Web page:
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Old 06-17-2018, 09:06 AM   #21
Forum Silver Medal
Join Date: Mar 2007
Location: Richmond, Surrey, England
Posts: 328
Default Re: Chanter reed issues, going from low to high elevation

Originally Posted by Pppiper View Post
..... but what a nightmare. EVERY reed became rather unstable .. lots of squeaks and squaks, and also loud burbles on many notes, especially low G, and often on E and C. In general, if I was really, really careful with pressure, I might avoid the burbling, but it felt like trying to under-blow a practice chanter.

Almost no chanter/reed combo would produce c-natural and/or fnatural ... I either needed to switch those tunes into major, or tape down the holes and try to remember to play normal fingering (because if you play the cross-fingered on a heavily taped down note, the chanter will nearly cut out)...

... And whenever I got a reed to work passably, it would be misbehaving a couple hours later for the next show. So I was tinkering and futzing around....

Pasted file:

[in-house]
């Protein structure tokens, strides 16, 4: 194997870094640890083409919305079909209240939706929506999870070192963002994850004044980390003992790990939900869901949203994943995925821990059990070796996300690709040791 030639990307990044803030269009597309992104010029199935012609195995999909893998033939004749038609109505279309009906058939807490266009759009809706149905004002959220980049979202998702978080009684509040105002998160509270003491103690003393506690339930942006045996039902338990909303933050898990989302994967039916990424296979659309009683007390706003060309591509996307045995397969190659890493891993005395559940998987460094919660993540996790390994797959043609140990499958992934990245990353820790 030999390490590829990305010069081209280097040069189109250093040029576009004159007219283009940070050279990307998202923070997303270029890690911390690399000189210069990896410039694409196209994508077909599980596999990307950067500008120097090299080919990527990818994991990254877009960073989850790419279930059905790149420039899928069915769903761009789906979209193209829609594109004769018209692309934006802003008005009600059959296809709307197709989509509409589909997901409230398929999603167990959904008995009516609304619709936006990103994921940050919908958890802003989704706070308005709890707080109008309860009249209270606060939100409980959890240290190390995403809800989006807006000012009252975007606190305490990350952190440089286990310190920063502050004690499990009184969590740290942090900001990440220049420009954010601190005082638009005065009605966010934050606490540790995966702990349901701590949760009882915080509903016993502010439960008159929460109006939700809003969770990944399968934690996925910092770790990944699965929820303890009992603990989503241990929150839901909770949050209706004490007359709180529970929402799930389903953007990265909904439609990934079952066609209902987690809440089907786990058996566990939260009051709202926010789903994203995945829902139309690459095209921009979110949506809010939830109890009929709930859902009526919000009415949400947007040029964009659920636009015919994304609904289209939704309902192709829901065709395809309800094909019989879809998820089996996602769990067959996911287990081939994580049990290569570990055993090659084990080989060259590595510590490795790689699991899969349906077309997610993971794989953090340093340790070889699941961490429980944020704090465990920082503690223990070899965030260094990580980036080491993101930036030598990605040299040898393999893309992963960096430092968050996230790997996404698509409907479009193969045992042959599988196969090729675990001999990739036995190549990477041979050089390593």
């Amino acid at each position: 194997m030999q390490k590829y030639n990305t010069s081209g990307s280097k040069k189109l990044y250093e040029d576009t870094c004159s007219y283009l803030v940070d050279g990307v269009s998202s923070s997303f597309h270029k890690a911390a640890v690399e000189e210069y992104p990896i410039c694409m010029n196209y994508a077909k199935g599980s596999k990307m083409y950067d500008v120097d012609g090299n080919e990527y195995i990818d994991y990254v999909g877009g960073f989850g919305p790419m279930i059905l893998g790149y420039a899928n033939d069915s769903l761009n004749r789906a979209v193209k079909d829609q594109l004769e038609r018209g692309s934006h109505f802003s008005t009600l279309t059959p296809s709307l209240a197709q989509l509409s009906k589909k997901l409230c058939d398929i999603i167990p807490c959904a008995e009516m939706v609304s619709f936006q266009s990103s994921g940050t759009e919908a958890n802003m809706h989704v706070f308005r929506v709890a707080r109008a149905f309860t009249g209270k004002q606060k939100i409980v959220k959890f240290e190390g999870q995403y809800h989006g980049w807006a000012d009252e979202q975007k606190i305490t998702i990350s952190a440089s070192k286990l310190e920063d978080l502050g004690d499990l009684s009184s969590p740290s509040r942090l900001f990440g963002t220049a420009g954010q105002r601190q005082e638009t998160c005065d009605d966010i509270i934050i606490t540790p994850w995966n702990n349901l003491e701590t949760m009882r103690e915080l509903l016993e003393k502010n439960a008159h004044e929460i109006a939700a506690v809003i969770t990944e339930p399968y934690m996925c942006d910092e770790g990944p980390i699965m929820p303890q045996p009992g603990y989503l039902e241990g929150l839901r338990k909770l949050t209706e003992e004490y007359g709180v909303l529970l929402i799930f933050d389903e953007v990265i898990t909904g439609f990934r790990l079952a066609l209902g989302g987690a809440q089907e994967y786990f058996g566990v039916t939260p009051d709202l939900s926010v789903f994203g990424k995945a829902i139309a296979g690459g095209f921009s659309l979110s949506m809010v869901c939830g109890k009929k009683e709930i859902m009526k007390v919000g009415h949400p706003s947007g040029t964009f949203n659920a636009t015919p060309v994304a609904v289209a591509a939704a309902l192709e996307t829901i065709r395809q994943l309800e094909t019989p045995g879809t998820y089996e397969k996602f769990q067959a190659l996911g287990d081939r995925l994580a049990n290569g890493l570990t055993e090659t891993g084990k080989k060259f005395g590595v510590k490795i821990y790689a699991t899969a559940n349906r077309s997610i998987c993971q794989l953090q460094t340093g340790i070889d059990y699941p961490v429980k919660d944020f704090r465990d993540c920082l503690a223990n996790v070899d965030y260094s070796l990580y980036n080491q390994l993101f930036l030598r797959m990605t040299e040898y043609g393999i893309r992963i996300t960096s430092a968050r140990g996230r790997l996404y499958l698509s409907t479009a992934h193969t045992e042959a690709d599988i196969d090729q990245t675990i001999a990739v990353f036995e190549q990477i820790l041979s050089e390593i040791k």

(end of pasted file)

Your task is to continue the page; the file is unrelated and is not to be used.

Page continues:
Much to the chagrin of visiting pipers, this was standard stuff in Johannesburg where I learned my piping and led a band One learned to live with it but there always was a lot of footling around due the the combination of altitude (6,000 feet) and lack of humidity. For us, traveling to compete at sea level was always a boon. Not only our pipes, but our cars also went better there.

In really dry weather we would run small amounts of water into the bags to help. And then off course every now and again there would be an overcast day or even a rainy one and that played havoc with our pipes which were set up for dry conditions.

There is no simple solution for this particularly if it's not an everyday thing but only an issue when you visit. The advent of synthetic done reeds has helped enormously and also synthetic bags without much moisture control (maybe remove yours during the visit). For the duration of a short visit, the best advice is to probably set the chanter a bit flatter than usual and ensure that there is a bit of moisture in the bag.
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